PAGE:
he world is all abuzz nowadays about mindfulness. This is a wonderful thing because we are sorely lacking, if not starving for some elusive but necessary element in our lives. We might even have a strong intuition on occasion that what is really missing in some profound way is us—our willingness or ability to show up fully in our lives and live them as if they really mattered, in the only moment we ever get, which is this one—and that we are worthy of inhabiting life in this way and capable of it. This is a very brave intuition or insight, and it matters enormously. It could be world-transforming. It is certainly profoundly nurturing and life-transforming for those who undertake it.

 

That said, mindfulness is not merely a good idea: “Oh yes, I will just be more present in my life, and less judgmental, and everything will be better. Why didn’t that occur to me before?” Such ideas are at best fleeting and hardly ever gain sustained traction. While it might very well be a good idea to be more present and less judgmental, you won’t get very far with the idea alone. In fact, that thought might just make you feel more inadequate or out of control. To be effective, mindfulness requires an embodied engagement on the part of anyone hoping to derive some benefit from it. Another way to put it is that mindfulness, as Mark Williams and Danny Penman point out, is actually a
practice
. It is a way of being, rather than merely a good idea or a clever technique, or a passing fad. Indeed, it is thousands of years old and is often spoken of as “the heart of Buddhist meditation,” although its essence, being about attention and awareness, is universal.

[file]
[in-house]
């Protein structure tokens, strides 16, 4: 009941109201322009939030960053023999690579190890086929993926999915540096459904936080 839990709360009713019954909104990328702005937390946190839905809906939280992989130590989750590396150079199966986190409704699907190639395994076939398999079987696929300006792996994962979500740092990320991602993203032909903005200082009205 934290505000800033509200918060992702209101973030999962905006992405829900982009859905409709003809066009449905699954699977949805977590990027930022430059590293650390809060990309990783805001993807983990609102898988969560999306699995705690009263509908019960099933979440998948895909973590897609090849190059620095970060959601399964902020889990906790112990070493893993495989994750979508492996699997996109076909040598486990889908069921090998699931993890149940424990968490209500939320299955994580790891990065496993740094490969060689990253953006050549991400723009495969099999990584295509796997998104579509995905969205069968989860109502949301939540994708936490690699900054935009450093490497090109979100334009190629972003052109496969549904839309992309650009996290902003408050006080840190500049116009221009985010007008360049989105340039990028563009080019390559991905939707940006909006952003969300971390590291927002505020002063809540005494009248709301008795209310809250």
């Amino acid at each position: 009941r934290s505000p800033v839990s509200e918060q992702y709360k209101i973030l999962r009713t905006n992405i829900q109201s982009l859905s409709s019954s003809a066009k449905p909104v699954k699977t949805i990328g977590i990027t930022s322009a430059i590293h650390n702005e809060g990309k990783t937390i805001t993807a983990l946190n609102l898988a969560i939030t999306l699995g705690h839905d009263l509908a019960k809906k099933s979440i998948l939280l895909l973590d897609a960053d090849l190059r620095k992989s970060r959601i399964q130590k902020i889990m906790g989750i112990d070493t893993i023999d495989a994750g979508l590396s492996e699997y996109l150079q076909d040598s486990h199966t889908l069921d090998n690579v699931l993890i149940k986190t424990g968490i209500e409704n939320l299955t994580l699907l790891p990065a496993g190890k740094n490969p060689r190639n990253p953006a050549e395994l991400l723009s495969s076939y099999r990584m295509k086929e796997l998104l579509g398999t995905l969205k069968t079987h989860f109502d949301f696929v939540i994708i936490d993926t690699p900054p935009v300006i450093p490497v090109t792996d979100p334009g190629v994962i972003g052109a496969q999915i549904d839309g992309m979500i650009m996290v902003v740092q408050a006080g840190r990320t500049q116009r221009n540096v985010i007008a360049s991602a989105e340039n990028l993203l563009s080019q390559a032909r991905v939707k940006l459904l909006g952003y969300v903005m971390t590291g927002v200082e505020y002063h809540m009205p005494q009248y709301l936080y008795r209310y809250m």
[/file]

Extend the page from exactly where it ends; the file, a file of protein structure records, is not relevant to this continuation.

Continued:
The practice of mindfulness has been shown to exert a powerful influence on one’s health, well-being and happiness, as attested to by the scientific and medical evidence presented in this book in a very accessible fashion. However, because it is a practice rather than merely a good idea, its cultivation is a process, one that of necessity unfolds and deepens over time. It is most beneficial if you take it on as a strong commitment to yourself, one that requires a degree of stick-to-it-ness and discipline, while at the same time being playful and bringing to each moment, as best you can, a certain ease and lightness of touch—a gesture of kindness and self-compassion, really. This lightness of touch, coupled with a steadfast and wholehearted engagement, is really a signature of mindfulness training and practice in all its various forms.

 

It is very important to have good guidance along this path, for the stakes are actually quite high. Ultimately, the quality of your very life and your relationships to others and to the world you inhabit is at stake, to say nothing of the degree of well-being, mental balance, happiness and integration in your life as it unfolds. You would do well to put yourself in the experienced hands of Mark Williams and Danny Penman, and give yourself over to their guidance and to the program that they map out. The program provides a coherent structure, an architecture if you will, within which you can observe your own mind and body and life unfolding, and a systematic and trustworthy approach for working with whatever arises. This architecture is strongly evidence-based, arising out of the curricula of mindfulness-based stress reduction (MBSR) and mindfulness-based cognitive therapy (MBCT), and fashioned into a coherent, compelling and commonsensical eight-week program for anyone caring about his or her own health and sanity, especially in this increasingly fast-paced and, as they refer to it, frantic world. I particularly like the simple yet radical habit-breaking suggestions, what they call “habit releasers,” that they offer, which are meant to reveal and break open some of our most unaware life patterns of thought and behavior, patterns that unbeknownst to us, tend to imprison us in a smallness that is definitely not the full story of who we are.